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2014-01-02 16:47:17
Psychology Criminology camturnbull

AQA PSYB3 Psychology
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  1. Who were the first people to use Typology when screening suspects?
    The FBI
  2. What information is top down typology based on?
    • In depth interviews with 36 convicted sexually orientated murderers, including Ted Bundy and Charles Manson
    • A collection of information from the Behavioural Science Unit of the FBI
  3. What is the past information used for in the top down approach?
    It is combined with a detailed examination of the new crime scene, the nature of the attacks, forensic evidence and any evidence relating to the victim to develop models resulting in an offender profile
  4. What is Typology?
    The categorisation of an offender based on a pre-existing template of criminal behaviour.
  5. To which situation is Typology best suited?
    Crime scenes that reveal important information about a suspect (rape, arson, ritualistic killings)
  6. What did Douglas et al suggest in 1992?
    A third category of, 'mixed', should be implemented in order to encompass those who could not be easily classified as organised or disorganised criminals
  7. Why is profiling ineffective against crimes such as murder or assault in the course of a robbery and destruction of property according to the FBI?
    The crime scene reveals too little about the offender
  8. State 5 traits of an organised criminal
    • Above average IQ
    • Skilled occupation
    • Controlled mood
    • Socially and sexually competent 
    • Follows crime on the news
    • Limited change in behaviour after the crime
    • Inconsistent discipline as a child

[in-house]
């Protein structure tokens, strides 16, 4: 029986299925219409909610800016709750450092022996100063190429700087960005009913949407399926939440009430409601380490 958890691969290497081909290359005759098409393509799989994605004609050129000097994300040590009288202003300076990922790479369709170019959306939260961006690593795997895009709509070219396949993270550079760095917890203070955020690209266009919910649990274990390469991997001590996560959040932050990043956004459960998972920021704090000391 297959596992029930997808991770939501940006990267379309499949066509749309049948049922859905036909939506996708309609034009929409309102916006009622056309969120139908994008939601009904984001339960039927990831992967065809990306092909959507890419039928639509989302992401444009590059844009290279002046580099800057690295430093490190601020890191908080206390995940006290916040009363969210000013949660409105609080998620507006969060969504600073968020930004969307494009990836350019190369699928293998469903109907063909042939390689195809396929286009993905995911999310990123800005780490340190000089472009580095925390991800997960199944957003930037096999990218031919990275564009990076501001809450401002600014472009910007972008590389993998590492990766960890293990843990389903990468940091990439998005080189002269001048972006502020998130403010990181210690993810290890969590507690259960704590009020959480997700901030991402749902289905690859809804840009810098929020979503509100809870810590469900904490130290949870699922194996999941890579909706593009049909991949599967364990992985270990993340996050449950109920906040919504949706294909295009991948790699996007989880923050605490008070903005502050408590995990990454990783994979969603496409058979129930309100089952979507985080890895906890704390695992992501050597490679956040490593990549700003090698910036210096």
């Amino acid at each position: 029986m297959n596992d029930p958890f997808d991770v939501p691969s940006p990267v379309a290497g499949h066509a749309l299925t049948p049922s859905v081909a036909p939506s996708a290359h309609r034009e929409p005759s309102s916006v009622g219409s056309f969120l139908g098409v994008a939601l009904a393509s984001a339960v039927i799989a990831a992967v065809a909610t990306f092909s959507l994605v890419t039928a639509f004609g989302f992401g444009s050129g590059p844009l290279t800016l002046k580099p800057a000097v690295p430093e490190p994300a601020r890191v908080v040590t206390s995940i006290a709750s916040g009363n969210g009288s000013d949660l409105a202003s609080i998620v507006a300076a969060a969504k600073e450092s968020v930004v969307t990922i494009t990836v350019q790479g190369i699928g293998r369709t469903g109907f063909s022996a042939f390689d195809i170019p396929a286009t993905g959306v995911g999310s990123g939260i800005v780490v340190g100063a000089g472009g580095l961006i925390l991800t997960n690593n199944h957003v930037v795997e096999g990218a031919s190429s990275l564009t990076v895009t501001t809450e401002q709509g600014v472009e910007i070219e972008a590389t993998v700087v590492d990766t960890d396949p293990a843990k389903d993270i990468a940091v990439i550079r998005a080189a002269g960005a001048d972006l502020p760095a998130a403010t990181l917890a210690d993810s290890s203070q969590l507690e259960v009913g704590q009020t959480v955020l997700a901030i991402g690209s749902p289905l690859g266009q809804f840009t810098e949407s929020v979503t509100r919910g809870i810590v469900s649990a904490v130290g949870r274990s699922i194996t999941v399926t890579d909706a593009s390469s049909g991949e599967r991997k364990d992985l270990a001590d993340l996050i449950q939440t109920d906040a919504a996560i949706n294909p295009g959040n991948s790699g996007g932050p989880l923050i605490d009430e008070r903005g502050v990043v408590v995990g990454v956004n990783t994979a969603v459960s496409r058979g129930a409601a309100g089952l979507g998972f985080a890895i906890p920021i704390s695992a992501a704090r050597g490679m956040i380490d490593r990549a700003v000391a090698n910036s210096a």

• Use of alcohol during the crime
  9. State 5 traits of a disorganised criminal
    • Lower than average IQ
    • Unskilled occupation
    • Uncontrolled mood
    • Living alone and near the crime scene
    • Socially and sexually incompetent 
    • Harsh discipline as a child
    • Does not follow crime on the news
    • Major behavioural change after the crime
    • Alcohol not used during the crime
  10. State 5 characteristics of an organised murder scene
    • Planned
    • Victim is a targeted stranger
    • Control (restraints)
    • Aggression before death
    • Body hidden or moved
    • Weapon and evidence absent
  11. State 5 characteristics of a disorganised murder scene
    • Spontaneous 
    • Victim was known by offender
    • Little control
    • Sexual acts before death
    • Body left at crime scene or not hidden 
    • Evidence present
  12. Give two strengths of the Typology approach
    • It allows police to narrow down a range of suspects
    • It can help predict the best interview techniques  to use
  13. How is typology lacking in theoretical basis?
    The development and efficiency of the methods were not published so it is not open to scientific scrutiny
  14. What did Holmes and De Burger suggest in 1988?
    • There may be more than just organised and disorganised offenders 
    • Proposed 6 types of serial killers that can be defined with a combination of 14 characteristics
  15. Why is reliance on a classification system flawed?
    It carries with it the assumption that criminals never change their modus operandi
  16. Why can't typology be used for all criminals?
    Not all offenders can be typed, typology is only relevant to a small number of crimes (murder, rape)
  17. Describe the involvement of typology in the Washington sniper case
    • A profile was formed of a middle aged white male with military background working alone 
    • The killer was a young black male with no military experience working with a partner
  18. What criticisms can be made about the sample used by typologists?
    • The sample of serious offenders used was small and from one country.
    • This sample group is not representative of unconvicted serial killers and murderers in other countries
  19. What did David Canter suggest about typology?
    Relying on interviews is naïve as convicted serial killers are cruel and manipulative, often lying